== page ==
• Identity &amp; Community Identity constructed depending on the tool used and participation in the community affecting the nature of information shared and identity formation. Narratives Narratives paying homage to other/ previous media, remix of existing products, creation of new narratives. Also, development of narratives within the constraints of the tool (existing or implied) and transceding the tool (eg. mashups of WoW footage with songs, machinima etc) Learning &amp; Creativity Exposure to tools and community develops knowledge, knowledge shared freely within the community (how – to’s, FAQs, blogs, forums, discussions), ability developing over time. Creativity recognised and rewarded (going viral)
  • Creativity 2.0

    1. Creativity 2.0 I dentity & C ommunity N arratives and C reativity in the age of Internet re-mediation Presenting to EBSP Spring 2010 class Sofia Gkiousou – www.digital-era.org for Birkbeck, University of London
    2. Cyberspace & Metaverse Cyberspace. A consensual hallucination William Gibson - Neuromancer Hiro is approaching the Street. It is the Broadway, the Champs Elysees of the Metaverse. It does not really exist. But right now, millions of people are walking up and down it. Neal Stephenson- Snow Crash
    3. What space? “ a single world, having a unitary framework of experience (for instance, in respect of basic axes of time and place), yet at the same time one which creates new forms of fragmentation and dispersal .” Anthony Giddens, Modernity and Self-Identity <ul><li>The machine (as a network of hardware & software) </li></ul><ul><li>The place (as a disconnected collective ) </li></ul><ul><li>The third place (Oldenberg’s ‘anchor’ of community life and creative interaction) </li></ul><ul><li>The medium (is it the message – content vs. form in McLuhan) </li></ul><ul><li>The metamedium (a medium for the invention of media AND their capture) </li></ul><ul><li>The cultural domain (as a collection of cultures and subcultures) </li></ul>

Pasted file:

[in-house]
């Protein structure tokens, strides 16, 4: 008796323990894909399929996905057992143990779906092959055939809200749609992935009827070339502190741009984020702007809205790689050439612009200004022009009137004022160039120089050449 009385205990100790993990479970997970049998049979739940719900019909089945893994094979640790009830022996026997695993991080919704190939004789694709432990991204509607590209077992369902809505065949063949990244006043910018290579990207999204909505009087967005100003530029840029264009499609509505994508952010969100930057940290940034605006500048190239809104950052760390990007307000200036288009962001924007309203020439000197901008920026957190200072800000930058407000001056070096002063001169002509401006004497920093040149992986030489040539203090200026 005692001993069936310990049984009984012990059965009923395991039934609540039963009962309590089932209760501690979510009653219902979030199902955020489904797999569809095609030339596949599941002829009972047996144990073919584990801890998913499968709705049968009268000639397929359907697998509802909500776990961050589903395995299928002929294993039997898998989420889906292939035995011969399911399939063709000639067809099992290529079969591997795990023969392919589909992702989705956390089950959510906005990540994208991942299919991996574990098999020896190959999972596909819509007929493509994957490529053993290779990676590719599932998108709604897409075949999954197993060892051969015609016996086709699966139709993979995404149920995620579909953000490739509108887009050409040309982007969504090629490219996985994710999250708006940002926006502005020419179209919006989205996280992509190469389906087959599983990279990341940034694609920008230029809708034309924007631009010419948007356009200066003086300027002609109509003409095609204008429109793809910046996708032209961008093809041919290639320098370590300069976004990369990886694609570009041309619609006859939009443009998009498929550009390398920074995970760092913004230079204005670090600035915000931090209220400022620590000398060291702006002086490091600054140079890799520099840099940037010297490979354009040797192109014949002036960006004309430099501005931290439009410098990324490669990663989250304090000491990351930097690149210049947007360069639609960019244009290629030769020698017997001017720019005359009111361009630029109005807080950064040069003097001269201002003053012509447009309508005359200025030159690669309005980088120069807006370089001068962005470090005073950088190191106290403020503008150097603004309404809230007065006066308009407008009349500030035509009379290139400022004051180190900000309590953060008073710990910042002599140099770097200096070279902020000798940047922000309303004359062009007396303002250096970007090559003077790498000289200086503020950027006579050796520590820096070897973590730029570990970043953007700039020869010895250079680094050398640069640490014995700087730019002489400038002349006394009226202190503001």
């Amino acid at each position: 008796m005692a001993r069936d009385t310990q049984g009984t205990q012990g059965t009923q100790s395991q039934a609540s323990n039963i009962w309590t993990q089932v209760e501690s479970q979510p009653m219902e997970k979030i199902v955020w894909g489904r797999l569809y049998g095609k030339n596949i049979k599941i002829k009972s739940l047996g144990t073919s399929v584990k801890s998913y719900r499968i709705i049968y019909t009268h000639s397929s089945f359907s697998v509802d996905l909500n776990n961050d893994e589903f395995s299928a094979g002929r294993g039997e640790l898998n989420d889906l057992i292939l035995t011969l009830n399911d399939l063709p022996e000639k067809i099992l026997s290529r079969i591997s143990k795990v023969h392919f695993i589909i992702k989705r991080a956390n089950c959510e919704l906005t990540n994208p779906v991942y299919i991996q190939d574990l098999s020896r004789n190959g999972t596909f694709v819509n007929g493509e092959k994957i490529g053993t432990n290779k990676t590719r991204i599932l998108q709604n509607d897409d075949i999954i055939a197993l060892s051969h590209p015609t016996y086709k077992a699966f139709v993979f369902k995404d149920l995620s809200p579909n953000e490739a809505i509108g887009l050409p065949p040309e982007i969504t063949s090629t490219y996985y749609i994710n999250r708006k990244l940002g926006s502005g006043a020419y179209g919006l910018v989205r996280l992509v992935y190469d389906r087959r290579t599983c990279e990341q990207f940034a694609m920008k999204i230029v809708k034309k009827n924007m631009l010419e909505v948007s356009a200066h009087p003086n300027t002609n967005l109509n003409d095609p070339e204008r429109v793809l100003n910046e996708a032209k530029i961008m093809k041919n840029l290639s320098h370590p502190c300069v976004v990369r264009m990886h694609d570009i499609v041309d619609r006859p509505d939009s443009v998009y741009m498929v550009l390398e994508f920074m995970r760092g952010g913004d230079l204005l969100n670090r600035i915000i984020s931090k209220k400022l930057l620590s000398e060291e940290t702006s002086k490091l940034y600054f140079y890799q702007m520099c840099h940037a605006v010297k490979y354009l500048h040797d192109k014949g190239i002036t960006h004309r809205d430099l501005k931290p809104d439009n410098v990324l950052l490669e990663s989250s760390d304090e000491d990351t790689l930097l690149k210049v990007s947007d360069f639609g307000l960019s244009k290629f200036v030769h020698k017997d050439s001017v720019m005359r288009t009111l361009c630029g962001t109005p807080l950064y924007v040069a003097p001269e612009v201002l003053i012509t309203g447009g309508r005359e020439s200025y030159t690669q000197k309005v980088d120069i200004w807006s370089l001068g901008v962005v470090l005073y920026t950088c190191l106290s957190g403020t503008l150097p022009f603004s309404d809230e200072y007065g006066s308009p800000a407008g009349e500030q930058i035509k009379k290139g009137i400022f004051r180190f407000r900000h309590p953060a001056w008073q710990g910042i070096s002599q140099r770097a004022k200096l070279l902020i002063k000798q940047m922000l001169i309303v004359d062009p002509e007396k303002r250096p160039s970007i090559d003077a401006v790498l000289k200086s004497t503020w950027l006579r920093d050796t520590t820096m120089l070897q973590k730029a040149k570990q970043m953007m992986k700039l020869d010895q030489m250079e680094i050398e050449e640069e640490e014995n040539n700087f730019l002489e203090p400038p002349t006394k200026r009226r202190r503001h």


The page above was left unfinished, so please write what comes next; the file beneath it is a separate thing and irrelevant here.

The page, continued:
4. The remediated space <ul><li>New media </li></ul><ul><li>pay homage </li></ul><ul><li>rival </li></ul><ul><li>refashion </li></ul><ul><li>earlier media </li></ul>D. Bolter & R. Grusin - Remediation
    5. The time for participation & creativity? <ul><li>Users as sharers / lurkers </li></ul><ul><li>Users as creators </li></ul><ul><li>The cult of the amateur ? (Andrew Keen) </li></ul>… many hopes have always been focused on the conversion of consumers into producers of means. For Guy Debord , to cite one example, there was no possibility of freedom in the use of time unless one possessed modern instruments for constructing everyday life. Only through their use, he said, could one progress 'from a utopian revolutionary art to an experiential revolutionary art' as quoted in 'Web 2.0' as a new context for artistic practices Juan Martin Prada, University of Cádiz, Spain
    6. Online activities Source : Grunwald Associates LLC as quoted in NSBA, Creating & Connecting//Research and Guidelines on Online Social - and Educational - Networking “ Students are hardly passive couch potatoes online. Beyond basic communications, many students engage in highly creative activities on social networking sites — and a sizeable proportion of them are adventurous nonconformists who set the pace for their peers.” NSBA, 2007
    7. Participation & networks More people than ever can participate in culture, contributing their ideas, views, information. The web allows them not just to publish but to share and connect, to collaborate and when the conditions are right, to create , together , at scale. Charles Leadbeater, We Think Commons-based peer production Collaborative efforts (e.g. Wikipedia) Networked information economy &quot;system of production, distribution, and consumption of information goods characterized by decentralized individual action carried out through widely distributed, nonmarket means that do not depend on market strategies.” Yochai Benkler – The Wealth of Networks TRUST – REPUTATION - POWER